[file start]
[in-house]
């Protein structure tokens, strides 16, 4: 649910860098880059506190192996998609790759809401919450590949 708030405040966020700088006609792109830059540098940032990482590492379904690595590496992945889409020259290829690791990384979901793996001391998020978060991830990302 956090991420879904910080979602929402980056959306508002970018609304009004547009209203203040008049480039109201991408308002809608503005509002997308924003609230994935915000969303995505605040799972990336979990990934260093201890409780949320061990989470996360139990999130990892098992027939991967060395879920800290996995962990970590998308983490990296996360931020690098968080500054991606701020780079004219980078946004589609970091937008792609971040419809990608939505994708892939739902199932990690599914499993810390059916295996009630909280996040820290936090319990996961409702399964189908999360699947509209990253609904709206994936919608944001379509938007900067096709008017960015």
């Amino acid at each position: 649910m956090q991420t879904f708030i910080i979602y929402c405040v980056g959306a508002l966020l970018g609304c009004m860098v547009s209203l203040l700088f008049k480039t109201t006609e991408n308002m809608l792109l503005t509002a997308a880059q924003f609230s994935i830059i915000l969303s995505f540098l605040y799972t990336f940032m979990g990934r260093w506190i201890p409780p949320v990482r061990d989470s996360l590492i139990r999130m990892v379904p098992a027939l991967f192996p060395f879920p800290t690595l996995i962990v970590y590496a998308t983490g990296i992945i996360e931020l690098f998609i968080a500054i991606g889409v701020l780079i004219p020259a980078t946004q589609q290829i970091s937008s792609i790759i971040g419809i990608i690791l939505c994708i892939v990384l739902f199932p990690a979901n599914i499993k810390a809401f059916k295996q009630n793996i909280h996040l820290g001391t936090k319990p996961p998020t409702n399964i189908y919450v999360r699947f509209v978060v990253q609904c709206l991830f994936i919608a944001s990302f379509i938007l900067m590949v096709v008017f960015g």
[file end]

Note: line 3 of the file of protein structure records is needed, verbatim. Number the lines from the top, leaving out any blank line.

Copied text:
């Amino acid at each position: 649910m956090q991420t879904f708030i910080i979602y929402c405040v980056g959306a508002l966020l970018g609304c009004m860098v547009s209203l203040l700088f008049k480039t109201t006609e991408n308002m809608l792109l503005t509002a997308a880059q924003f609230s994935i830059i915000l969303s995505f540098l605040y799972t990336f940032m979990g990934r260093w506190i201890p409780p949320v990482r061990d989470s996360l590492i139990r999130m990892v379904p098992a027939l991967f192996p060395f879920p800290t690595l996995i962990v970590y590496a998308t983490g990296i992945i996360e931020l690098f998609i968080a500054i991606g889409v701020l780079i004219p020259a980078t946004q589609q290829i970091s937008s792609i790759i971040g419809i990608i690791l939505c994708i892939v990384l739902f199932p990690a979901n599914i499993k810390a809401f059916k295996q009630n793996i909280h996040l820290g001391t936090k319990p996961p998020t409702n399964i189908y919450v999360r699947f509209v978060v990253q609904c709206l991830f994936i919608a944001s990302f379509i938007l900067m590949v096709v008017f960015g």